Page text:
But at the core of it, it’s all about fan engagement and connectivity between the team and the fans. And these technologies have really turbocharged that in the last five years.
SS: Where are you on sports betting in Massachusetts, and maybe even at your arena at some point?
SP: In general, Adam Silver — and way back to David Stern — recognized pragmatically that there is underground sports betting going [on] anyway. Sports betting is happening, and certainly legalized and regulated in Europe in a big way there. I think both David and Adam recognized it was happening anyway, and it’s much better to happen in a regulated, controlled, fair fashion. And they pushed for that. That’s now happening. It’s going toward the European model. I think we’re accepting of any type of sports betting that’s done the right way. That’s been Adam’s stance on it, and that’s our stance on it, too.
SS: I know Mark Cuban has been giving NFTs to people who attend games down in Dallas. Do you guys have any specific NFT plans like that?
SP: We’re looking at it. Cuban’s interesting. They’re giving an NFT if you get to the game before the end of the first quarter because they have an issue down there of people coming late to the games. And so, it’s tough for the team when the people shuffle in later. We don’t have that problem. People come like an hour early into our games. But again, we’re looking at strategies where the more value you can give fans and things like that, and NFTs are definitely in the mix. We’re trying to figure that out.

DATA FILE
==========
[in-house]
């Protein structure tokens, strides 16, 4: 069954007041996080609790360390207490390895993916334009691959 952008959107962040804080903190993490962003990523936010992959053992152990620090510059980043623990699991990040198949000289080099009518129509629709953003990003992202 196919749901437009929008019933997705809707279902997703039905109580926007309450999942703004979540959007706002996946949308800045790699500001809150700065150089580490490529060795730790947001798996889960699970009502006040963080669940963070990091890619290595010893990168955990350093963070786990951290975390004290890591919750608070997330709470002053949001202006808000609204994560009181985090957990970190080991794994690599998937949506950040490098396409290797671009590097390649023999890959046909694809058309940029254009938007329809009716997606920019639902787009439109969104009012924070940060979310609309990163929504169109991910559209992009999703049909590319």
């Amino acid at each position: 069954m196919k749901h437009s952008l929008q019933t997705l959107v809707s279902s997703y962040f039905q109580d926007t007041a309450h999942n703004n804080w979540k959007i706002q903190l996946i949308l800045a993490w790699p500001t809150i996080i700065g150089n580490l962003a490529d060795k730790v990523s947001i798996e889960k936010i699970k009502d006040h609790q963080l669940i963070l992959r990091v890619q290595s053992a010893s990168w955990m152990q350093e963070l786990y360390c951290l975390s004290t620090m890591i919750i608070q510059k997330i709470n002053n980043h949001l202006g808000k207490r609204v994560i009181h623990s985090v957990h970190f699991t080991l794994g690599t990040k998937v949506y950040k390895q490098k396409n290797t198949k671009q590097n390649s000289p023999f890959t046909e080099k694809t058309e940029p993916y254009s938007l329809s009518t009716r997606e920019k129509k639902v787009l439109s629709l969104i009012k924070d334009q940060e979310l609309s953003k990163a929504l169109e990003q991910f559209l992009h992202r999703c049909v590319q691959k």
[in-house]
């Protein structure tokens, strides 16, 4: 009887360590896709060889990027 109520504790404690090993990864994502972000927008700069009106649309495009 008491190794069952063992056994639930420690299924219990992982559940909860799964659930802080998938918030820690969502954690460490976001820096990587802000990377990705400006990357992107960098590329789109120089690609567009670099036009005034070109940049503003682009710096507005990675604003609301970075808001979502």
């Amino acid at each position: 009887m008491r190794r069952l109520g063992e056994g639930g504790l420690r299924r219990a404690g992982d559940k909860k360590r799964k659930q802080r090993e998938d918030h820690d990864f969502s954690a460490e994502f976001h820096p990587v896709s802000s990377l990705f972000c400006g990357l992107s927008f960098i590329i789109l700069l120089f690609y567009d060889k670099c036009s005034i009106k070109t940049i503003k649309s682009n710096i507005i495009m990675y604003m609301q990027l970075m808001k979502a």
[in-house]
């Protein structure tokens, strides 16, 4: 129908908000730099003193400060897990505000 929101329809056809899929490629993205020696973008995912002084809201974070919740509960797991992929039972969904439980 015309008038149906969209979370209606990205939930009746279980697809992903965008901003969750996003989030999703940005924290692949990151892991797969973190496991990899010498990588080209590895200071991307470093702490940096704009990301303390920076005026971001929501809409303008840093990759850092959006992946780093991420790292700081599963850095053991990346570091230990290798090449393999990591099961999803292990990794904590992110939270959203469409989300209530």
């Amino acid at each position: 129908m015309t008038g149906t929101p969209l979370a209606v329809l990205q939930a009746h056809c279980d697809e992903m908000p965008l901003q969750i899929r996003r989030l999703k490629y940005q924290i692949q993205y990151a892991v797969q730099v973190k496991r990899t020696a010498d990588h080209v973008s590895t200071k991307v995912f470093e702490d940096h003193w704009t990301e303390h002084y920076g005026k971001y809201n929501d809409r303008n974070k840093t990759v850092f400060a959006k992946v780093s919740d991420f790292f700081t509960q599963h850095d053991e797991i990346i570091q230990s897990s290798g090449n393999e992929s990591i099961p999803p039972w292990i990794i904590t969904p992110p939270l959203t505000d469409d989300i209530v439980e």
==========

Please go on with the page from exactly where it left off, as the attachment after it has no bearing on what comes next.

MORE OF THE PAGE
SS: Where do you see the Celtics most innovating over the next couple of years?
SP: I think it’ll just be increasing the ability for fans to get data and content online, enhancing the content and the ability to access all things Celtics. That may take the form of NFTs and virtual reality and all those kinds of things. That’s definitely the future. Currently, we’re happy the team’s contending to become a top-four, five team in the East and the league. Good things happen when you’re playing that well.
SS: Is this team blowing away your expectations for this year, or is this something you thought could happen?
SP: It’s something I thought could happen. And I felt like I was making excuses in the first 42 games because I think we only had five games of the first 42 where we had our complete lineup available. And then we had our complete lineup for most of the next 20 games. You feel like you’re making excuses when you’re not playing well, when you’re not seeing wins on the court. The fact that we had so many different lineups, so much COVID and so many injuries in the first 40 games, it definitely hampered the team and definitely hampered the coaching. When you don’t have all your guys, it’s hard to commit to the system. So they got all the guys back for the next 20 games, and it paid big dividends.
It’s also the trades. Daniel Theis knows the system and has been a great fill-in to take pressure off Al [Horford] and [Robert] Williams [who is now out several weeks with a knee injury] at center. That’s maybe been an unsung move that made us better because it keeps our guys fresher. We don’t lose very much with having Theis out there blocking shots and playing the center position, where we didn’t have that before. We just had two people that could play the center position, and now we have three. That’s really been good.